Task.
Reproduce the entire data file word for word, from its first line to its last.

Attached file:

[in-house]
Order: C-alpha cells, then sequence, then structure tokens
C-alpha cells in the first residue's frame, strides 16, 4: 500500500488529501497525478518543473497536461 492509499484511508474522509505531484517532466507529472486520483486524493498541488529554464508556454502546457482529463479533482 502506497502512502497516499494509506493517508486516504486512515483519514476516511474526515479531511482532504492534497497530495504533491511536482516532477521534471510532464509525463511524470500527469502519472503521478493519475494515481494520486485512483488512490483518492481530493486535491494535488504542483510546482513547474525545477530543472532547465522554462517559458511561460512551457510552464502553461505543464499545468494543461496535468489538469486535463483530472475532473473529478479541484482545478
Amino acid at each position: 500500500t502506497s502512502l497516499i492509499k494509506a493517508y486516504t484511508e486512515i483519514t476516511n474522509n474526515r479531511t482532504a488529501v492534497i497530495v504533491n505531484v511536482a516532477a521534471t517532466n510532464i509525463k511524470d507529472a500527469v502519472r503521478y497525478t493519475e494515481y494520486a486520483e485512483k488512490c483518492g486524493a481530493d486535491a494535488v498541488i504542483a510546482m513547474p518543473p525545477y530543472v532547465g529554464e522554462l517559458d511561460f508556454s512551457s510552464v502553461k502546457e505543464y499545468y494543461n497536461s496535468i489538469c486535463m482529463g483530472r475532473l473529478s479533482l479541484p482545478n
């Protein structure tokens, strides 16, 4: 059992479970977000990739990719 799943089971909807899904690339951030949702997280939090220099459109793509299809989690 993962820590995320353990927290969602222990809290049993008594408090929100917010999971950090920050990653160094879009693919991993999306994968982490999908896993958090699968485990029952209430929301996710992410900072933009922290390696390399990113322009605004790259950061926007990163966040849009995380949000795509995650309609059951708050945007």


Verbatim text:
[in-house]
Order: C-alpha cells, then sequence, then structure tokens
C-alpha cells in the first residue's frame, strides 16, 4: 500500500488529501497525478518543473497536461 492509499484511508474522509505531484517532466507529472486520483486524493498541488529554464508556454502546457482529463479533482 502506497502512502497516499494509506493517508486516504486512515483519514476516511474526515479531511482532504492534497497530495504533491511536482516532477521534471510532464509525463511524470500527469502519472503521478493519475494515481494520486485512483488512490483518492481530493486535491494535488504542483510546482513547474525545477530543472532547465522554462517559458511561460512551457510552464502553461505543464499545468494543461496535468489538469486535463483530472475532473473529478479541484482545478
Amino acid at each position: 500500500t502506497s502512502l497516499i492509499k494509506a493517508y486516504t484511508e486512515i483519514t476516511n474522509n474526515r479531511t482532504a488529501v492534497i497530495v504533491n505531484v511536482a516532477a521534471t517532466n510532464i509525463k511524470d507529472a500527469v502519472r503521478y497525478t493519475e494515481y494520486a486520483e485512483k488512490c483518492g486524493a481530493d486535491a494535488v498541488i504542483a510546482m513547474p518543473p525545477y530543472v532547465g529554464e522554462l517559458d511561460f508556454s512551457s510552464v502553461k502546457e505543464y499545468y494543461n497536461s496535468i489538469c486535463m482529463g483530472r475532473l473529478s479533482l479541484p482545478n
């Protein structure tokens, strides 16, 4: 059992479970977000990739990719 799943089971909807899904690339951030949702997280939090220099459109793509299809989690 993962820590995320353990927290969602222990809290049993008594408090929100917010999971950090920050990653160094879009693919991993999306994968982490999908896993958090699968485990029952209430929301996710992410900072933009922290390696390399990113322009605004790259950061926007990163966040849009995380949000795509995650309609059951708050945007």